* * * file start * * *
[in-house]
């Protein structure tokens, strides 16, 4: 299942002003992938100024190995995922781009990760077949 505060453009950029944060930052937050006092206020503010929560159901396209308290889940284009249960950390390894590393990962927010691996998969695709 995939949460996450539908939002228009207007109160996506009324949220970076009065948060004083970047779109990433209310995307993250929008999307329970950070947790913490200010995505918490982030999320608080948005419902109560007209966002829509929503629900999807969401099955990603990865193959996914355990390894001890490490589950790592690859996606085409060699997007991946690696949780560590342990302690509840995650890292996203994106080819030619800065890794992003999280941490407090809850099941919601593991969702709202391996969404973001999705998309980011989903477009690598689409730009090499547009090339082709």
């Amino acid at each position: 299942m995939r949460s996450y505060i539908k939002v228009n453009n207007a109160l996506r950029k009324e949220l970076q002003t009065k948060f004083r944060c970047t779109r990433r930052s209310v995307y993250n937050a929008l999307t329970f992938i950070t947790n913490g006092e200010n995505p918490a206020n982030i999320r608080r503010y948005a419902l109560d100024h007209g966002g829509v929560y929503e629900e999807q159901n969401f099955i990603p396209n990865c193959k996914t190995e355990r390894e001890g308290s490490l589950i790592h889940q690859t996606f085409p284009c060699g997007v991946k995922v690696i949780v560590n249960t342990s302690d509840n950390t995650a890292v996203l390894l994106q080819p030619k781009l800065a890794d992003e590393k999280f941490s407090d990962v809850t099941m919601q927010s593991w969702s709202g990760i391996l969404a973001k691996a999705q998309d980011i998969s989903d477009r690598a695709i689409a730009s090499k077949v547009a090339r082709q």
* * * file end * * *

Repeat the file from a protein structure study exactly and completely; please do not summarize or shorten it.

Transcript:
[in-house]
């Protein structure tokens, strides 16, 4: 299942002003992938100024190995995922781009990760077949 505060453009950029944060930052937050006092206020503010929560159901396209308290889940284009249960950390390894590393990962927010691996998969695709 995939949460996450539908939002228009207007109160996506009324949220970076009065948060004083970047779109990433209310995307993250929008999307329970950070947790913490200010995505918490982030999320608080948005419902109560007209966002829509929503629900999807969401099955990603990865193959996914355990390894001890490490589950790592690859996606085409060699997007991946690696949780560590342990302690509840995650890292996203994106080819030619800065890794992003999280941490407090809850099941919601593991969702709202391996969404973001999705998309980011989903477009690598689409730009090499547009090339082709």
């Amino acid at each position: 299942m995939r949460s996450y505060i539908k939002v228009n453009n207007a109160l996506r950029k009324e949220l970076q002003t009065k948060f004083r944060c970047t779109r990433r930052s209310v995307y993250n937050a929008l999307t329970f992938i950070t947790n913490g006092e200010n995505p918490a206020n982030i999320r608080r503010y948005a419902l109560d100024h007209g966002g829509v929560y929503e629900e999807q159901n969401f099955i990603p396209n990865c193959k996914t190995e355990r390894e001890g308290s490490l589950i790592h889940q690859t996606f085409p284009c060699g997007v991946k995922v690696i949780v560590n249960t342990s302690d509840n950390t995650a890292v996203l390894l994106q080819p030619k781009l800065a890794d992003e590393k999280f941490s407090d990962v809850t099941m919601q927010s593991w969702s709202g990760i391996l969404a973001k691996a999705q998309d980011i998969s989903d477009r690598a695709i689409a730009s090499k077949v547009a090339r082709q």